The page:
Great blue herons are among the easiest birds to identify. They’re great, they’re blue, they’re herons. Any questions?

Well, yes, I have one. Where do they go during the winter? Until recently, nobody could answer that question. Great blue herons are so widespread in North America that nobody could tell which wintering heron was a year-round resident and which had come down from the north.

Then great blue herons started disappearing from Maine. We now have only a fraction of the nesting herons that we had in the 1980s. In 2007, the Maine Department of Inland Fisheries and Wildlife listed the great blue heron as a species of special concern. We started studying them.

In order to understand a population decline, it’s crucial to know whether they are disappearing because of nesting failure in summer or if something is harming them wherever they go in winter.

Danielle D’Auria is the state wildlife biologist in charge of the study. She organized a large group of volunteers to monitor nesting colonies around the state. Thanks to citizen-scientists in the Heron Observation Network of Maine, or HERON, we have a better idea of the risks faced by nesting herons. The biggest threats are eagles, owls and my wife Sandi.

Every summer, Sandi gleefully accepts another monitoring assignment. Every couple of weeks, she visits her colony to tally the active nests and count the chicks. And every summer since 2009, her colonies have failed. No exceptions. Two years ago, she arrived for her first visit only to find that great horned owls had taken over a nest and forced the remaining herons out. Her more recent colony had an active nest last summer, with three adorable chicks growing fast. Then they disappeared, probable victims of an eagle or owl.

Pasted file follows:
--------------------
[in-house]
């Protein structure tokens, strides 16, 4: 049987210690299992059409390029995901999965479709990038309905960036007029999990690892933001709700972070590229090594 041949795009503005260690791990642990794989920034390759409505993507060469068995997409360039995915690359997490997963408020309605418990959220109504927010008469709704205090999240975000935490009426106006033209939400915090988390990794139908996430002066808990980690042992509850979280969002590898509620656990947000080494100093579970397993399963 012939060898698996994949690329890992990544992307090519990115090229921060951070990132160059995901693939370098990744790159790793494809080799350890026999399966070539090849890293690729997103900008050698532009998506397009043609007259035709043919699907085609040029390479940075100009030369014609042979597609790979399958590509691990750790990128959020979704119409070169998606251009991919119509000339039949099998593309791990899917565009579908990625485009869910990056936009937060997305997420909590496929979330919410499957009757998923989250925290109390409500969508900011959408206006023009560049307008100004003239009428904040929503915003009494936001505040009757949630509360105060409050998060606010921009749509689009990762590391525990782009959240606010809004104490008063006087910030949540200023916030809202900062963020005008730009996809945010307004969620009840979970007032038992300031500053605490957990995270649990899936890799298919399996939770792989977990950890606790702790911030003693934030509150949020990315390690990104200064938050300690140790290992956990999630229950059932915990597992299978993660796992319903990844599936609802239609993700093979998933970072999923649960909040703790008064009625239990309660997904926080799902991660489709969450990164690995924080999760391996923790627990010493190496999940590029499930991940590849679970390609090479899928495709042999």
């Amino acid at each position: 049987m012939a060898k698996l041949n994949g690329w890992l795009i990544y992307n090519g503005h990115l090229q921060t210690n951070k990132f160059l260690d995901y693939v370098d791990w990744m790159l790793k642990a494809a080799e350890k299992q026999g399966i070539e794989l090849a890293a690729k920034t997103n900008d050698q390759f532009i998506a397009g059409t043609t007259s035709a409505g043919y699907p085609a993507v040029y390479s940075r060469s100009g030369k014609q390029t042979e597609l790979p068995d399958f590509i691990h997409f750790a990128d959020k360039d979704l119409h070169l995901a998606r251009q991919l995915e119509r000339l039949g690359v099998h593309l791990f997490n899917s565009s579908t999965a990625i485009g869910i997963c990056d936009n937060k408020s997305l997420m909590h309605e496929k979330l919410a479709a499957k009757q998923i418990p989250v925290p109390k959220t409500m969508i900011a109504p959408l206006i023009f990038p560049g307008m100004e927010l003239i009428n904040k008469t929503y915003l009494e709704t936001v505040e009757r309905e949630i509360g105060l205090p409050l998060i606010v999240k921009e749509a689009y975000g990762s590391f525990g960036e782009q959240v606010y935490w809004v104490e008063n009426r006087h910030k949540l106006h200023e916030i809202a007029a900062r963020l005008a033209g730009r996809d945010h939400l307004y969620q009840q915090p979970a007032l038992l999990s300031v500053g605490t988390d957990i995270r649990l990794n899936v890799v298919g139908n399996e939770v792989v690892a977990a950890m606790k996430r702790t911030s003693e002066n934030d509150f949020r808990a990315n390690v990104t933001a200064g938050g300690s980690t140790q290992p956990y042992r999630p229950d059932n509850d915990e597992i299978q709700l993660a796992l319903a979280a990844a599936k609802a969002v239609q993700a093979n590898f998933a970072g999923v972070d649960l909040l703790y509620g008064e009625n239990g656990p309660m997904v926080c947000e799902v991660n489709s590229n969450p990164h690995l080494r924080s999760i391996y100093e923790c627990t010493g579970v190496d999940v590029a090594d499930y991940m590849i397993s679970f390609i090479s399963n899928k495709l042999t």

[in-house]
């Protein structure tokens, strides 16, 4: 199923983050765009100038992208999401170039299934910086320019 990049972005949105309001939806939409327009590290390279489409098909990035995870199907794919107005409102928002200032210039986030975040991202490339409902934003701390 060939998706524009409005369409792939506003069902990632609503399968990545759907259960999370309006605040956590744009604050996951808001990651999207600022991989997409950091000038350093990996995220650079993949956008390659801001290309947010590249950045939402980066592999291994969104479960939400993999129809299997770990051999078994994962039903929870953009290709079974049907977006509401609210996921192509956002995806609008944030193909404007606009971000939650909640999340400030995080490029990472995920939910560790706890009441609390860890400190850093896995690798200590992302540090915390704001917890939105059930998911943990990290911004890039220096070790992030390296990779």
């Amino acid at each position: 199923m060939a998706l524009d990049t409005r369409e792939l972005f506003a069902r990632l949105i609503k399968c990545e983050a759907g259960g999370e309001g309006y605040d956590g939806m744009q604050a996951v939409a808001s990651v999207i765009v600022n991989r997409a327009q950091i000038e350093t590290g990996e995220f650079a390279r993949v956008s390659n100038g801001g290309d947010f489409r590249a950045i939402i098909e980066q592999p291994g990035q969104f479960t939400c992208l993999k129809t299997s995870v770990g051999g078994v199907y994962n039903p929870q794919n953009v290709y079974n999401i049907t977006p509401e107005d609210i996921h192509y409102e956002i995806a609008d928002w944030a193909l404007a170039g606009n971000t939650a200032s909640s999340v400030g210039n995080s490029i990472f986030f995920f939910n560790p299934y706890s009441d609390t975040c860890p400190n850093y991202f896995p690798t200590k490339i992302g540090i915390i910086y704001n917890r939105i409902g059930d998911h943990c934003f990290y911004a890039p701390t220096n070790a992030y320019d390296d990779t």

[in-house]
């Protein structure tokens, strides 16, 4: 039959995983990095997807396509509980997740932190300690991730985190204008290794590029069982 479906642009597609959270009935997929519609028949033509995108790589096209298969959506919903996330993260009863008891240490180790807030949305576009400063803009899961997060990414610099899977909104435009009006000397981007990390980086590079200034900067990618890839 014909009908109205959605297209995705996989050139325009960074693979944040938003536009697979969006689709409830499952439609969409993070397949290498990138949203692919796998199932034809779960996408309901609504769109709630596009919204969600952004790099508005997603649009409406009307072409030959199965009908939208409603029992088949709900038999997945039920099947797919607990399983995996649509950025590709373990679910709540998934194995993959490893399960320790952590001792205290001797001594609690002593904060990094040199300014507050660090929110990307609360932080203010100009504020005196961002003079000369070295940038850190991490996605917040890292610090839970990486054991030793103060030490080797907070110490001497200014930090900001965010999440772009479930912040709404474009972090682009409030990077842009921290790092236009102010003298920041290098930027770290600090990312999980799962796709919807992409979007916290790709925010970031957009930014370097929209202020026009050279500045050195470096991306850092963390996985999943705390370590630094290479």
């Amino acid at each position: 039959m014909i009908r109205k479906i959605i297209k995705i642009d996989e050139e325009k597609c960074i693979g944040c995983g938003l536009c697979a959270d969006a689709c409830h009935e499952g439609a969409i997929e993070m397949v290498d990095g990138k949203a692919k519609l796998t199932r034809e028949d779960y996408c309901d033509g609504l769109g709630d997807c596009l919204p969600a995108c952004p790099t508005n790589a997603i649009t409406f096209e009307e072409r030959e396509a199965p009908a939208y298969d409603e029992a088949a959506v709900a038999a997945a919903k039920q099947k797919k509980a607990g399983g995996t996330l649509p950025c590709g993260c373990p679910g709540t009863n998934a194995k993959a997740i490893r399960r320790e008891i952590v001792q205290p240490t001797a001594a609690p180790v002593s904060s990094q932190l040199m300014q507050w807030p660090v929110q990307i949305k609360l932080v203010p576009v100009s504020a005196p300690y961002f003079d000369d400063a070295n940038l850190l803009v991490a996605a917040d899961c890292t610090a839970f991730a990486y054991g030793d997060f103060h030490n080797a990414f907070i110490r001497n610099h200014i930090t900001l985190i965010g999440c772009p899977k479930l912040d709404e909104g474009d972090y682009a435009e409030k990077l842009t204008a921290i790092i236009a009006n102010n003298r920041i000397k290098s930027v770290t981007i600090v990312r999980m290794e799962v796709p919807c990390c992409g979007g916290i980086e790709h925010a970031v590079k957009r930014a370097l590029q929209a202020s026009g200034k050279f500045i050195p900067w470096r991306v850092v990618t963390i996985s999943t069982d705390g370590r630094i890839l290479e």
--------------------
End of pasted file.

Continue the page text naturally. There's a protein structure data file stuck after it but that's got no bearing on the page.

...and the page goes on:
Successful colonies can stay productive for years. Some colonies go dormant for a few years, and then get active again. Nesting failure has always been common, but the rate of failure has increased, especially along the coast. Besides danger from above, herons can also fall victim to nocturnal mammals, such as raccoons.

So, after years of surveying, we had a better idea of what was happening in Maine, but we still lacked knowledge of how our herons fared when they went south for the winter. Personally, I would have bet on Chesapeake Bay.

Last spring, Danielle and her crew managed to capture five adult great blue herons. They outfitted each with a nickname and a GPS collar. “Sedgey” is a male that was trapped in Orrington’s Sedgeunkedunk Stream. Another male named “Snark” was also captured there. “Cornelia” was snagged at the New Gloucester Fish Hatchery. “Mellow” was netted in Orono. “Nokomis” was caught right behind its namesake high school in Newport.

What happened next is a story that gives me goosebumps. Rather than follow similar paths to similar places, each departed in September bound for totally different destinations. Cornelia followed a lazy route that ended at the Great Dismal Swamp in Virginia. Sedgey made a beeline to Lake Okeechobee, Florida. Snark’s signal disappeared for a while, but he finally popped up in Vero Beach, Florida, where he’s been photographed happily perched on channel markers. Astonishingly, Mellow crossed the sea to Cuba, and Nokomis flew to Haiti.

I’m leaving out the details of their wanderings, because I don’t want to spoil the surprise endings. Danielle will be telling their tales during a couple of upcoming presentations. She’ll reveal their sojourns during a free talk at Fields Pond Audubon Center in Holden at 7 p.m. Feb. 17. She’ll then reprise the saga at the Eastern Maine Sportsman’s Show in Orono. Look for her on the calendar at 5 p.m. Saturday March 11. It’s worth your attendance just to find out how to capture a 4-foot tall bird that wields a bill like a stiletto.

If you’re interested in joining the HERON survey team, you can discuss it with Danielle at either of these talks. You can also find information on the IFW website at

In just a few short years, we’ve learned a lot. We now know that populations are declining along the coast but appear to be relatively stable inland. We understand that our herons can go just about anywhere once they leave Maine, even daring to cross the sea to reach tropical islands. We know that our five celebrity herons survived to adulthood because they avoided predation and, more importantly, they weren’t in a colony my wife was monitoring.

Bob Duchesne serves as vice president of Maine Audubon’s Penobscot Valley Chapter. He developed the Maine Birding Trail, with information at He can be reached at